Rick McKinney, MD

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Rick McKinney, MD

Professionally, Dr. McKinney describes that he gets paid to do the things he loves the most--teaching residents and medical students and practicing integrative medicine. He's a clinical professor at UCSF, teaching in the Department of Family and Community Medicine, and practicing at the Osher Center for Integrative Medicine. He came to that role after practicing privately for nearly twenty years, having experienced the full spectrum of clinical medicine in a wide range of settings. His prior work has included both rural and frontier practices, small town settings, and busy inner city clinics.

Rick came to his first practice in Seward, Alaska shortly after being first board certified in Family Medicine in 1981. As one of two physicians within a 100 mile radius, their doctoring was full of exciting and challenging situations - delivering babies in blizzards, administering spinal anesthetic via telephone instructions from 150 miles away, performing caesarean section without an assisting physician or pediatrician, and manning the hospital for days on end when avalanches blocked the roads. This frontier practice of medicine provided satisfying experiences of doctoring, and powerfully fostered the growth of courage, independent thinking, and resourcefulness. These qualities became part of the foundation for his doctoring, and now serve as touchstones to help him navigate through medical chaos while remaining open and present.

After leaving Alaska, Dr. McKinney practiced for the next 15 years in central Washington State. The first ten years were in Quincy, a very rural and somewhat isolated town, where he and his partners staffed the Emergency Room and performed surgeries, ran the outpatient clinic, supervised long-term care, and delivered babies. Teaching for UW, they often had residents working with them for six months a year. That’s when Rick learned just how much he enjoyed teaching. After relocating to a larger town 35 miles away, Rick was moved to discover that more than half of his patients had chosen to continue their care with him. It was a wonderful gift to be able to care for many of the same people for a decade and a half. This experience of “small town” doctoring provided valuable lessons of connection, commitment and community, further enhancing Rick’s understanding of the art of medicine and opening him to the differing wisdom and beauty inherent in every patient’s process of healing.

Rick moved to San Francisco in 1999 following a series of changes in his personal life. He began teaching part time at UCSF’s Family Medicine Residency program, working also at free clinics in the “worst” part of town. Serving primarily the medically indigent, he dealt with challenging patients, difficult problems and few resources. Dr. McKinney now works full time for UCSF, splitting his time between San Francisco General Hospital and the Osher Center for Integrative Medicine. Since 2008, Rick has hosted Integrative Medicine for the Underserved (IM4U), a monthly conference call focused on sharing insights and solutions to these challenges across the nation. Since graduating from the UAz Fellowship in Integrative Medicine in 2010, he has been asked to develop and direct IM4U-sfgh, a partnership between Family Medicine and the Osher created to bring integrative care to the urban underserved. At SFGH, he also serves as attending physician, supervising residents and students in a busy outpatient clinic, and director of the minor surgery clinic in Family Medicine. Special interests include mindfulness and Mind-Body Medicine, botanical and nutritional medicine, spirituality and healing, provider well being, and a type of manual medicine called strain/counterstrain. Rick’s doctoring experiences in the Bay area continue to nurture his growth as a physician and as a leader, teaching him deeper lessons in listening, flexibility and compassion.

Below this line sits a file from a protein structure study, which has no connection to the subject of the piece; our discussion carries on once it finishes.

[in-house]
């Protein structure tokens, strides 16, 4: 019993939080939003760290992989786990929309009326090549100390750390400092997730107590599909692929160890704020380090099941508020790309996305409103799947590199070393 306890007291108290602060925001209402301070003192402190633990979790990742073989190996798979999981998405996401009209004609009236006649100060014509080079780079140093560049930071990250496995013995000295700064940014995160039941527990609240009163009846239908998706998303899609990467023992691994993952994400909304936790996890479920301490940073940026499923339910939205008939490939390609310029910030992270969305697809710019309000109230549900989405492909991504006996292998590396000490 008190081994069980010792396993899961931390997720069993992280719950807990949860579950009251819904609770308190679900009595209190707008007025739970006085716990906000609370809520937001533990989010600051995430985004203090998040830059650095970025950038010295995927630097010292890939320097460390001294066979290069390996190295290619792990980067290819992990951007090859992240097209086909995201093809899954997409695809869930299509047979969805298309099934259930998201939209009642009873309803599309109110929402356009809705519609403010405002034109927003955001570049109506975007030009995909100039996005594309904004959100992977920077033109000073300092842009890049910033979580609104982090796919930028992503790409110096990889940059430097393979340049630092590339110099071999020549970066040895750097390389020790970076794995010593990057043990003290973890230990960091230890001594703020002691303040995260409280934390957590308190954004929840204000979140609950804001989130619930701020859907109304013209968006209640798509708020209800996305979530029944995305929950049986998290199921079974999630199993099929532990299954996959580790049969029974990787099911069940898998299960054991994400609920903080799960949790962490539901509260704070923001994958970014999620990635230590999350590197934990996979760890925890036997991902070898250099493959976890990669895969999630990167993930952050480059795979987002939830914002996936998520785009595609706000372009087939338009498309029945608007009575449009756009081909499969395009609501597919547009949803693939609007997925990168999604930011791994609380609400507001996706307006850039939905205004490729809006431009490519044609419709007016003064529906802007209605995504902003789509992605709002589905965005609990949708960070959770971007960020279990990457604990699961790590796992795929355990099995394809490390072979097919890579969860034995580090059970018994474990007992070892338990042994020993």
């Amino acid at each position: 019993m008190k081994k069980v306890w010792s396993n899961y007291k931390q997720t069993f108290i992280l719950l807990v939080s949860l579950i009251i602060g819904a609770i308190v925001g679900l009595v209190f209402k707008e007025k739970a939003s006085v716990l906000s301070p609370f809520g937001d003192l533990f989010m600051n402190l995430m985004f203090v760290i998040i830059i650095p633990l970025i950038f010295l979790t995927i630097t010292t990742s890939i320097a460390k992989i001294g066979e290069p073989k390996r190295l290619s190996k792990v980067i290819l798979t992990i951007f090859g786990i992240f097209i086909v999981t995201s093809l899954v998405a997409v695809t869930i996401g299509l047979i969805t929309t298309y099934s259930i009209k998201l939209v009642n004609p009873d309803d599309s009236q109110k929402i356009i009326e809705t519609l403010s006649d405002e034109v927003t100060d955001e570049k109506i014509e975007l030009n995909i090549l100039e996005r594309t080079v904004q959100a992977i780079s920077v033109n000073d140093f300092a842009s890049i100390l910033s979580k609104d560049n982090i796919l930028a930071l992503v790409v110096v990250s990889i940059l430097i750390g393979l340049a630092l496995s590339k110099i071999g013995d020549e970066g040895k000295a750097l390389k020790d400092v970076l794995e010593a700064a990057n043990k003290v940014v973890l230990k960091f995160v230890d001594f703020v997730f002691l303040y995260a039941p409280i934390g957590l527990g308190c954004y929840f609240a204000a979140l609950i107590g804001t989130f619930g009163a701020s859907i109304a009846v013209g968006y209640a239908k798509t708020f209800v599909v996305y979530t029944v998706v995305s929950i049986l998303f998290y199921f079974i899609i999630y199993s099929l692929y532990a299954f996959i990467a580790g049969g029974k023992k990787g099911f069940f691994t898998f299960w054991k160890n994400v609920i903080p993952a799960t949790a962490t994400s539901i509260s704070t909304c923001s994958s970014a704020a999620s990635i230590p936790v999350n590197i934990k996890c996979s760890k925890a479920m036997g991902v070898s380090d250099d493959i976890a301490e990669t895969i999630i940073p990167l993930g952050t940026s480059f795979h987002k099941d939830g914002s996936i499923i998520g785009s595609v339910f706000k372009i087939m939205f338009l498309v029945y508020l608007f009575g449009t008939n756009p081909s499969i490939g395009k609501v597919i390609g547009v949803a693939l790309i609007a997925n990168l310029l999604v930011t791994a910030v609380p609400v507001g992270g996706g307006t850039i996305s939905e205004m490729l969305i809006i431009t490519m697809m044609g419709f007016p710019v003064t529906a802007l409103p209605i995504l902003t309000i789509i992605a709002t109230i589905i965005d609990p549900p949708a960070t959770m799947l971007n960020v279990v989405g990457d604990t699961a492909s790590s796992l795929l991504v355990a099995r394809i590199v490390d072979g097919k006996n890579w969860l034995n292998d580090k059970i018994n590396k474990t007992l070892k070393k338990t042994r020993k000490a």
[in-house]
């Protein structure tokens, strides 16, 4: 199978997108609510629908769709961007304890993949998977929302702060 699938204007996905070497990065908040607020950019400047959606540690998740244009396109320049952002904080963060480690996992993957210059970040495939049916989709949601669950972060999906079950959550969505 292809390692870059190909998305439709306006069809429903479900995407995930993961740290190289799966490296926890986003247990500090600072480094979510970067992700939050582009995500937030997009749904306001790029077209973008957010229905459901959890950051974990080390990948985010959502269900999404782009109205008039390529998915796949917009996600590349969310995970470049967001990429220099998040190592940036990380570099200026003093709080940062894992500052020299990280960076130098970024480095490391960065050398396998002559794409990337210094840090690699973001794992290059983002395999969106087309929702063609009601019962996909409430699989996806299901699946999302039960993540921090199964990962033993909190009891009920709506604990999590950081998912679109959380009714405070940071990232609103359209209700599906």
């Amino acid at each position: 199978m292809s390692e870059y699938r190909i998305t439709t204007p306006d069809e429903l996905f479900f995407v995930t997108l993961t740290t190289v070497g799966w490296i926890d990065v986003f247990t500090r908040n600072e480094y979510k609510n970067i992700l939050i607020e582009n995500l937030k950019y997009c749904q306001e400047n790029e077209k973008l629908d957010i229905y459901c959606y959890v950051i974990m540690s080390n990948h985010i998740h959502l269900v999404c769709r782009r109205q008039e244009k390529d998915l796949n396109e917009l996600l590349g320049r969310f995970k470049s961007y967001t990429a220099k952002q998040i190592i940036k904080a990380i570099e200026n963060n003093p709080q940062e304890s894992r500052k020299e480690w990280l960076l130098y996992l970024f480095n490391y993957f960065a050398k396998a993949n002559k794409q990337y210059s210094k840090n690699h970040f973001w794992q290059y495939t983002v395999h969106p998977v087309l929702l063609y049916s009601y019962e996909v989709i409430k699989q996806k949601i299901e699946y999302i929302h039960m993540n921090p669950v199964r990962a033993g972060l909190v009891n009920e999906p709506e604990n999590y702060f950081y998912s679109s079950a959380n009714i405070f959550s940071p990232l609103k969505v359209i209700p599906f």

Dr. McKinney’s long work in medicine has made him profoundly aware of the mystery of healing and has led him into deeper exploration of the art of medicine. Personal issues, including a difficult divorce and the deaths of friends and family, opened him to search for his own deep healing. The search led him to explore and experience acupuncture, craniosacral therapy, body work/massage, osteopathy, and reiki. He began the practice of vipassana meditation, studied and became certified in Reiki, began the exploration of shamanic journeying, and went on pilgrimages to witness and experience spiritual healings in Brazil. He has incorporated many of these practices into his daily life, and has also shifted his framework of doctoring to include them. His practice has opened to embrace a mind-body-spirit approach to medicine, which holds space to allow the uniqueness of each person’s healing path to be recognized and honored. It is a practice which is grounded in a stance of loving-kindness, presence, listening, and openness, and which is comfortable holding both the hard science of allopathic medicine and the unknowable, mysterious aspects of healing.

Rick lives on a houseboat in Sausalito with his wife Katharine, their two sons, their pets, and a huge number of potted plants. His daughter, his grandson and his mother all live within a few miles. When not doctoring, he loves to laugh, to cook, to paint, to spend time with his family and friends, and to enjoy the many blessings of his life.